What is engineering and why do they need probability and statistics?Articles > What is engineering and why do they need probability and statistics?
Te word engineer originates from the Latin term ingenerare, meaning “to invent, to create, or to regulate.” Te Accreditation Board for Engineering and Technology (ABET) defnes engineering as
"the profession in which a knowledge of the mathematical and natural sciences gained by study, experience, and practice is applied with judgment to develop ways to utilize, economically, the materials and forces of nature for the beneft of mankind."
Te layperson is ofen confused by the roles of scientists and engineers. Tis is probably because both the engineer and the scientist are thoroughly educated in the mathematical and natural sciences. Te main di?erence is that scientists primarily use this knowledge to acquire new knowledge, while engineers apply the knowledge to the design and development of usable devices, structures, and processes. Tis di?erence has been summarized— and no doubt taught to numerous introductory engineering classes—as “the scientist seeks to know; the engineer aims to do”.
Engineering in its simplest form is problem solving. To this aim engineers develop devices, processes, structures, and systems based on the application of a detailed knowledge of science (e.g., physics, chemistry, material behavior) and of mathematics (e.g., integral calculus, di?erential equations, statistics) in an a?ordable and efcient manner. Similar to economists, engineers need to understand the relationship between demand and supply, though these terms have di?erent meanings from the same terms as used by an economist. As an example, to a transportation engineer the demand may be the number and types of vehicles wanting to use a roadway, while the supply is the components that comprise the transportation system (e.g., road width, number of lanes, design standard, etc.). The transportation engineer seeks to find the best arrangement of road components (e.g., the supply) that meets the various users’ needs (e.g., the demand) and does so in an economical manner. Note that the demand and supply are not deterministic; thereby, engineers must utilize the concepts of probability and statistics in their everyday working environment.
In many ways the problems faced within the profession are similar to those faced by engineers throughout recorded history. For example, the question of how to move freight from one point to another across vast distances and over diverse geographic regions has been a problem that has attracted engineering attention for thousands of years. Approximately 175 years ago a popular method to solve this problem was the use of canals. Arguably, the most famous canal in the United States was the Erie Canal, which links the Hudson River (and hence New York City) with Bu?alo (and thereby the western United States via the Mississippi waterway via Chicago via the Great Lakes), while simultaneously bypassing Niagara Falls, which was a major barrier to movement by ship. Figure below shows a picture of a barge on an Erie Canal aqueduct in Rochester, New York. It can be seen that if the engineers wished to move freight into and out of the city, they had to frst cross the Genese River. Teir solution was to build an aqueduct across the river—in e?ect a grade separation between the canal and the river. Te aqueduct was originally built in 1825 and rebuilt in 1842; indeed, the aqueduct still stands today, although it is now used as a roadway. At the time, the construction of the Broad Street Aqueduct was a phenomenal feat of engineering, as is evidenced by Marquis de Lafayette’s proclamation during his tour of the United States in 1825:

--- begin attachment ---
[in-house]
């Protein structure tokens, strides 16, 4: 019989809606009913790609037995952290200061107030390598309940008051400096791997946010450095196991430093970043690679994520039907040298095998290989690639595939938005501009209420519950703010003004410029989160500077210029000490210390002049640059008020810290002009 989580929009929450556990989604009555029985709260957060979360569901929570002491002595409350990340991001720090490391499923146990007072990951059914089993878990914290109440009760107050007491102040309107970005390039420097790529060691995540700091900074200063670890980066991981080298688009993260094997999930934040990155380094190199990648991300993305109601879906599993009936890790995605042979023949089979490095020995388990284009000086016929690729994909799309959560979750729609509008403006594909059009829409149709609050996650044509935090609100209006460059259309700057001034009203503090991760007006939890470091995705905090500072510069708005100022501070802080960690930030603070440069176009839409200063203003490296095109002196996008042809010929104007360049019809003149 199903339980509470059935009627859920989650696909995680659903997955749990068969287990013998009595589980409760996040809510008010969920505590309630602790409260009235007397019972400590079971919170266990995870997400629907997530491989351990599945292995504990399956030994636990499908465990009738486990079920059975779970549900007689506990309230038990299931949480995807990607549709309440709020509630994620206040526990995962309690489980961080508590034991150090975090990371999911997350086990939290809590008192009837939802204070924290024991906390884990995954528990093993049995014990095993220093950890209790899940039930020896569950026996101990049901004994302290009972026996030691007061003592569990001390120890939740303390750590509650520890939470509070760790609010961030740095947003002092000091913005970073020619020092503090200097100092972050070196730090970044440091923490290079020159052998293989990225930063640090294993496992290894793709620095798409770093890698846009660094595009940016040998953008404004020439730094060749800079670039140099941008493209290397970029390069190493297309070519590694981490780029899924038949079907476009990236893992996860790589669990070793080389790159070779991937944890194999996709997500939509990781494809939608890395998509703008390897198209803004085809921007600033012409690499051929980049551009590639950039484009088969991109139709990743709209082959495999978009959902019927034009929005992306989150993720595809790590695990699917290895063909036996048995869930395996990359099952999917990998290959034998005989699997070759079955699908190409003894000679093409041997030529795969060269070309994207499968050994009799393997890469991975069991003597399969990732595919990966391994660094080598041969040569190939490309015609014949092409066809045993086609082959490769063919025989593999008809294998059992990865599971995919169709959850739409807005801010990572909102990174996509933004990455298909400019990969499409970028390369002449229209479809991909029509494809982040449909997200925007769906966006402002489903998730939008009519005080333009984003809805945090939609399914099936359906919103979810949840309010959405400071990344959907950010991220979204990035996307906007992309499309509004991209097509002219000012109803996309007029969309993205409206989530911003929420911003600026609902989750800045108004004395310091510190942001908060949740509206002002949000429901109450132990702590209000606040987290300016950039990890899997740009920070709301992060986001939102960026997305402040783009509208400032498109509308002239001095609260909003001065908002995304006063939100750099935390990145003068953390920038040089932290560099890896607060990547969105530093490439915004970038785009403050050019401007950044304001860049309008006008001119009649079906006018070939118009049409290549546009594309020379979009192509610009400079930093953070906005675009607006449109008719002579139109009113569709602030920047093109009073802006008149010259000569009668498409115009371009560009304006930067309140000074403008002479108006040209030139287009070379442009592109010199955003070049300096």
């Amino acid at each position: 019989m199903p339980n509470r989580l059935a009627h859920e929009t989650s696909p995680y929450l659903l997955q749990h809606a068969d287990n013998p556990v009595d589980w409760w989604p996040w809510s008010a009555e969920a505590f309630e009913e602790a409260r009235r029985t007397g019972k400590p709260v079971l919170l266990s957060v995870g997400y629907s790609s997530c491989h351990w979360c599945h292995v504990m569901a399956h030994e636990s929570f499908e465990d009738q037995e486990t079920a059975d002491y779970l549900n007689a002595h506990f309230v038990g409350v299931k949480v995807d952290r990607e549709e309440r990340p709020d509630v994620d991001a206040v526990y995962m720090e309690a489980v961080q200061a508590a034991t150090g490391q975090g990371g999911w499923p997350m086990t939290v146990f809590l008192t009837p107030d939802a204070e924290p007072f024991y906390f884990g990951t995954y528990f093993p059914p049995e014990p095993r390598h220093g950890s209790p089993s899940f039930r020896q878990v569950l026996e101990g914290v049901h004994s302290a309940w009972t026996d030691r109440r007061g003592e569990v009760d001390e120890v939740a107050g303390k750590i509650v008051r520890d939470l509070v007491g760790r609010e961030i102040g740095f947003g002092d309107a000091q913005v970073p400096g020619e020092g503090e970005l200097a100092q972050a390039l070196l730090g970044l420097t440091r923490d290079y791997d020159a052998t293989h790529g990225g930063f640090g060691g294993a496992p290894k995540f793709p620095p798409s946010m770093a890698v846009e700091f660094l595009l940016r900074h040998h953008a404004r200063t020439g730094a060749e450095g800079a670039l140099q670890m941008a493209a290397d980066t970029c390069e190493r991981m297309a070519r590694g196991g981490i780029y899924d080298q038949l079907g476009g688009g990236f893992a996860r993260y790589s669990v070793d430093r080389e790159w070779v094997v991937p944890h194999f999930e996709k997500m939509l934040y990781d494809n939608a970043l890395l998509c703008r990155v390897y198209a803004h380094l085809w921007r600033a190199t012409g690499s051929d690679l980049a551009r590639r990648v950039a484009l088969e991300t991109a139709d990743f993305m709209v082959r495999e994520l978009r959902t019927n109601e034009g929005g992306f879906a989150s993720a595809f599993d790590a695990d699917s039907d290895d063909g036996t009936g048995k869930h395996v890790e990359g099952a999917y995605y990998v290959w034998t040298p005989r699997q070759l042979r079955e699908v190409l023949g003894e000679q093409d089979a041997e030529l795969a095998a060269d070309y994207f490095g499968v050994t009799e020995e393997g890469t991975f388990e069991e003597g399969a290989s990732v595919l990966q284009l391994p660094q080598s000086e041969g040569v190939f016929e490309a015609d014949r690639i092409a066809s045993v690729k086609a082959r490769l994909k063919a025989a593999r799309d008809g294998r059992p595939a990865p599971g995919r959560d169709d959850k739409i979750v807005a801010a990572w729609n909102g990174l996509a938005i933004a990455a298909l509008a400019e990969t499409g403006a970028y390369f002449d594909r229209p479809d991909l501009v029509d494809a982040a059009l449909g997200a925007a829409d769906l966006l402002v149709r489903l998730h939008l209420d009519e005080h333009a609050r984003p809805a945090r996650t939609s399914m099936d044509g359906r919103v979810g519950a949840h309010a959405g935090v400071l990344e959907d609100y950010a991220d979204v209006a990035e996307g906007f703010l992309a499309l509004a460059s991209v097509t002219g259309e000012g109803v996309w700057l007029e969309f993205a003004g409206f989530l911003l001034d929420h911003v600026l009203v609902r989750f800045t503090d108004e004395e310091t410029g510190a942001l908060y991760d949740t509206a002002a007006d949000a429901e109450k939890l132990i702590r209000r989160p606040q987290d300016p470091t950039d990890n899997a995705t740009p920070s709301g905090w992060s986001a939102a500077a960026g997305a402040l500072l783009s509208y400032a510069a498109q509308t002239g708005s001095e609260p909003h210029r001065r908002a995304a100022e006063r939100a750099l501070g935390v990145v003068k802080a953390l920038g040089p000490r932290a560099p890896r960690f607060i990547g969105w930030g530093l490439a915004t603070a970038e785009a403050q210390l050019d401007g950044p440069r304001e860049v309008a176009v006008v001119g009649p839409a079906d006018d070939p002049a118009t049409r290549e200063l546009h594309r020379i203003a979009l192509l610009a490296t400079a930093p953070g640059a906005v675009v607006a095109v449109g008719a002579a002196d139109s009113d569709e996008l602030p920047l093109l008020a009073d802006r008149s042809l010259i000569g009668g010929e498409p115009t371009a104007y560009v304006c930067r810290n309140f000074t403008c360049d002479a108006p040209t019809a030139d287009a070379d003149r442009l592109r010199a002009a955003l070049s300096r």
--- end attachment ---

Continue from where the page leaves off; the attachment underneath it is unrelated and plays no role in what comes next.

"Te grand objects of nature, which threatened to impede, have been made only to adorn, as we see in the striking spectacle which is at this moment presented to our enchanted eye. I enjoy the sight of works and improvements equally rapid and wonderful—among which is this grand canal, an admirable work, which genius, science, and patriotism have united to construct."
Freight can be moved a variety of ways today—in containers on trucks, ships, airplanes, and railway cars. It still, of course, is moved via canals. Figure below shows a portion of a 918-meter aqueduct, known as the Wasserstrassenkreuz Magdeburg, over the Elbe River at Magdeburg, Germany. Te aqueduct was opened in 2003 and connects the Midland Canal and the Elbe-Havel Canal.
A comparison of the two figures shows that while the technology used by engineers can change, the issues faced by engineers, such as how to move freight, how to move people, and how to design the infrastructure, do not. What has changed is that we have a greater understanding of the uncertain and stochastic nature of the various variables that a?ect supply and demand. As a result, all facets of transportation and engineering make extensive uses of statistics—and without a doubt, the engineers of the Magdeburg Aqueduct did so as well. Understanding the best technologies to use, how to use them, and when to use them is not always obvious.
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